Keeping calm on a busy day—an interpersonal skill home care patients desire in health workers: hermeneutical phenomenological method
Peer reviewed, Journal article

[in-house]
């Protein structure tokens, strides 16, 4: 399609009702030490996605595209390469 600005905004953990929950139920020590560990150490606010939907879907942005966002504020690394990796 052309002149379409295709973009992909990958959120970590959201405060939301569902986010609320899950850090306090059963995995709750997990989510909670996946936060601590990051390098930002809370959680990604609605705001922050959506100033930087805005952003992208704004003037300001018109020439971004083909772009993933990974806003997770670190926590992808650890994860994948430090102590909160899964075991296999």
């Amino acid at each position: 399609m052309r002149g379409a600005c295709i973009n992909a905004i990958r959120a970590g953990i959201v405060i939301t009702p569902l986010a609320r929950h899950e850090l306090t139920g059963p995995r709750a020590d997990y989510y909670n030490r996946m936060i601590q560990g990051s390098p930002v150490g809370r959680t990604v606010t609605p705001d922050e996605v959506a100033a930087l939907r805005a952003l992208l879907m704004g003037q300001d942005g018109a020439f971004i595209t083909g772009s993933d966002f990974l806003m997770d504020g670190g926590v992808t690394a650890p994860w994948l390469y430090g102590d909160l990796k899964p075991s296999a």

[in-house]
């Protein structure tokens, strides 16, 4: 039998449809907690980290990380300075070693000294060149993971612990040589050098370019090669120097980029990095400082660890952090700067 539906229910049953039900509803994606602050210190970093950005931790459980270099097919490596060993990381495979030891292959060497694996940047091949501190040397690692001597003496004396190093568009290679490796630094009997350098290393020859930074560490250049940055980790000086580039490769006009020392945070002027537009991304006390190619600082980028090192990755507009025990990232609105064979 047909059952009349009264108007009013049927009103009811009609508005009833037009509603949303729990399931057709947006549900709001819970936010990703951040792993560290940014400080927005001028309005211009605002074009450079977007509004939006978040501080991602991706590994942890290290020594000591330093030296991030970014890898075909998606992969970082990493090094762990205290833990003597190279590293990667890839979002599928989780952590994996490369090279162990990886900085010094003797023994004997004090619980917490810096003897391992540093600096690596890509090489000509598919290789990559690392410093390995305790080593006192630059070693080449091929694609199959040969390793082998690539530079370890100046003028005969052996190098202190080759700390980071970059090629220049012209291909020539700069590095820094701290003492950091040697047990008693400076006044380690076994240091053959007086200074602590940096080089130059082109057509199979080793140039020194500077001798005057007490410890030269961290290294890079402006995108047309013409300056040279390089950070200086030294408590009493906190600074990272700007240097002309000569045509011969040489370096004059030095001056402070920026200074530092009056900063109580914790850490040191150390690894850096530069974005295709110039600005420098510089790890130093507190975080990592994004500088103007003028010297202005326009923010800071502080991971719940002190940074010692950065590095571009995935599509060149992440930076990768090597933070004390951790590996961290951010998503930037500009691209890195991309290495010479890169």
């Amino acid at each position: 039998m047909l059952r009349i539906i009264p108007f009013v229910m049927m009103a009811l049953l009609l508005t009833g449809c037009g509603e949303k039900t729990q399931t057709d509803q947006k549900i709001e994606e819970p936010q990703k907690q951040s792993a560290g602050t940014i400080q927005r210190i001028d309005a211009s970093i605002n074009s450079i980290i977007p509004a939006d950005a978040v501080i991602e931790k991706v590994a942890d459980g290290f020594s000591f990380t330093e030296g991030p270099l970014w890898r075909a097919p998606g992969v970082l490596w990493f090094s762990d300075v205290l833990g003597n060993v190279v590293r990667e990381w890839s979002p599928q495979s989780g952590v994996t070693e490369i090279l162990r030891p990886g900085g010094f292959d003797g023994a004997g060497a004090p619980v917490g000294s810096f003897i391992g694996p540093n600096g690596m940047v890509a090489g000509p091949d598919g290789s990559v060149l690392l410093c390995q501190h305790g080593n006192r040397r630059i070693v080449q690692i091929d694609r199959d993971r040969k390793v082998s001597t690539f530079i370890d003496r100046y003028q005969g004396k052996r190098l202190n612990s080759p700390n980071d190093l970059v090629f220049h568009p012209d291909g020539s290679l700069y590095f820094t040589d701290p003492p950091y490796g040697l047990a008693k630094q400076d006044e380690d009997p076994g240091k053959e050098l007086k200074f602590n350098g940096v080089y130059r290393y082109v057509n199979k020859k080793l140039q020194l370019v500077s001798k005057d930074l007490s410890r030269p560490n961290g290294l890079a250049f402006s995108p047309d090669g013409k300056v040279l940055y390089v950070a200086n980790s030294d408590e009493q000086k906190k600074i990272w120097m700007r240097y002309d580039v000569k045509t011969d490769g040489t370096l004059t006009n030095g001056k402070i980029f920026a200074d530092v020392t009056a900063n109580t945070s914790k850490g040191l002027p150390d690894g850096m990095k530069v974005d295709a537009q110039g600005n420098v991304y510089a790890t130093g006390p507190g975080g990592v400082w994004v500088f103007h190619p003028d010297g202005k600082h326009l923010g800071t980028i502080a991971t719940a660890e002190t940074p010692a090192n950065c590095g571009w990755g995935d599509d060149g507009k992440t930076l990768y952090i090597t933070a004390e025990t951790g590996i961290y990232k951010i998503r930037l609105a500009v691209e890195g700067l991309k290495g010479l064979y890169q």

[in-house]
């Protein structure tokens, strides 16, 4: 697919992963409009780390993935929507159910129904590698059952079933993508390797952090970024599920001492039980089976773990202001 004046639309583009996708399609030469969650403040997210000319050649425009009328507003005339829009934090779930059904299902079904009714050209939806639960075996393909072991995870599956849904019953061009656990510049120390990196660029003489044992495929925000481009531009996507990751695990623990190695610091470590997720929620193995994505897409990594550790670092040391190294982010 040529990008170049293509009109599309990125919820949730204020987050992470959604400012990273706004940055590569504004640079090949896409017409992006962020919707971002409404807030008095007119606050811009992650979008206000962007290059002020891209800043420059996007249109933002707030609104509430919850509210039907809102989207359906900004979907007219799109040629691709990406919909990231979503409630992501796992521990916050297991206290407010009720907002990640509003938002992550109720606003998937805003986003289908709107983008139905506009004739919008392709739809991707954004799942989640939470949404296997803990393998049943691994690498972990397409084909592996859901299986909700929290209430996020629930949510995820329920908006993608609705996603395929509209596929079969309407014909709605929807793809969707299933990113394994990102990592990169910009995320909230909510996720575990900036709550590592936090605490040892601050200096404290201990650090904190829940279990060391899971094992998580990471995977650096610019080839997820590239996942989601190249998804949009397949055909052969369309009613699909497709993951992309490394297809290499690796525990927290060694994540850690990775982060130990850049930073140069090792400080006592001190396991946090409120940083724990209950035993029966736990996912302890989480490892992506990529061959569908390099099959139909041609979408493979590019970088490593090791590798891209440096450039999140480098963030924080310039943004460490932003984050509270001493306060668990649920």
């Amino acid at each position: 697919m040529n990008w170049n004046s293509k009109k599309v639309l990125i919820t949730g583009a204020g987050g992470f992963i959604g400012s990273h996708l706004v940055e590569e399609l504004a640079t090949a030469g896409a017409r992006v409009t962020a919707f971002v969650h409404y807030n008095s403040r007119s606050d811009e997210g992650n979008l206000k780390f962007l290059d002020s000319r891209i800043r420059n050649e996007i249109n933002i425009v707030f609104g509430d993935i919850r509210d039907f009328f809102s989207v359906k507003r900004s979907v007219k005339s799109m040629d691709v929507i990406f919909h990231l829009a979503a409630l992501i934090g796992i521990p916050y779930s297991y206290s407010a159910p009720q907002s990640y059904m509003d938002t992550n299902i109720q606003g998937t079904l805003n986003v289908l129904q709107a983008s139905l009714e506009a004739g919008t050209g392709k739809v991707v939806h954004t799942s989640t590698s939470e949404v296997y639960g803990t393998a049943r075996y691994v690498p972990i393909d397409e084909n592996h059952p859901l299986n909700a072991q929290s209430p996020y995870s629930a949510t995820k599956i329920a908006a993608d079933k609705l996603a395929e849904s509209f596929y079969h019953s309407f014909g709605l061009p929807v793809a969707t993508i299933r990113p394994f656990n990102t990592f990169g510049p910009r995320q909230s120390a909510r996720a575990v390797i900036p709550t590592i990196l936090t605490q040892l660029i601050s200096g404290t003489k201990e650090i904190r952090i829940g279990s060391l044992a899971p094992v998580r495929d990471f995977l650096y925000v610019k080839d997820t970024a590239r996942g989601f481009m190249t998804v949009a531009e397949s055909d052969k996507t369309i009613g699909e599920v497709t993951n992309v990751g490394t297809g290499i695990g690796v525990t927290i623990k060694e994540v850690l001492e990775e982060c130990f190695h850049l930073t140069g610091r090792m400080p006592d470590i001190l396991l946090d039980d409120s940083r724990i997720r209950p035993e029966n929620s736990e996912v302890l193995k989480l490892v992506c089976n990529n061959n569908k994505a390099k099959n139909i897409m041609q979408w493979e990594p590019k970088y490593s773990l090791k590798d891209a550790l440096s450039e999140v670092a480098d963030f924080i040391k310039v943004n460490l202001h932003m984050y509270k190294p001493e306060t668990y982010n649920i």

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Background: In Western countries, many health and social care provisions have been transferred to primary care, and most older patients wish to remain in their own homes for as long as possible. For older patients who live alone, health workers could be their only personal contacts. Hence, health workers’ personal skills affect their relationships with these patients. Accordingly, this study aimed to shed light on the interpersonal skills needed by health workers to establish good relationships with older home care patients and highlight the importance of interpersonal skills training in nursing education. Methods: This study adopted a hermeneutical phenomenological approach. The qualitative method was used to elicit data on patients’ perspectives. Ten home care patients were interviewed individually in their own homes between December 2019 and January 2020. Results: Despite individual variations, health workers’ interpersonal skills are of significance with regard to the social well-being of patients living at home. The findings revealed that patients want health workers to be mentally present, congruent in their communications, calm and relaxed during the available time spent with them, and capable of facilitating autonomy. Conclusions: It is important to present patients’ perspectives to ensure that nursing education is geared towards patients’ best interests.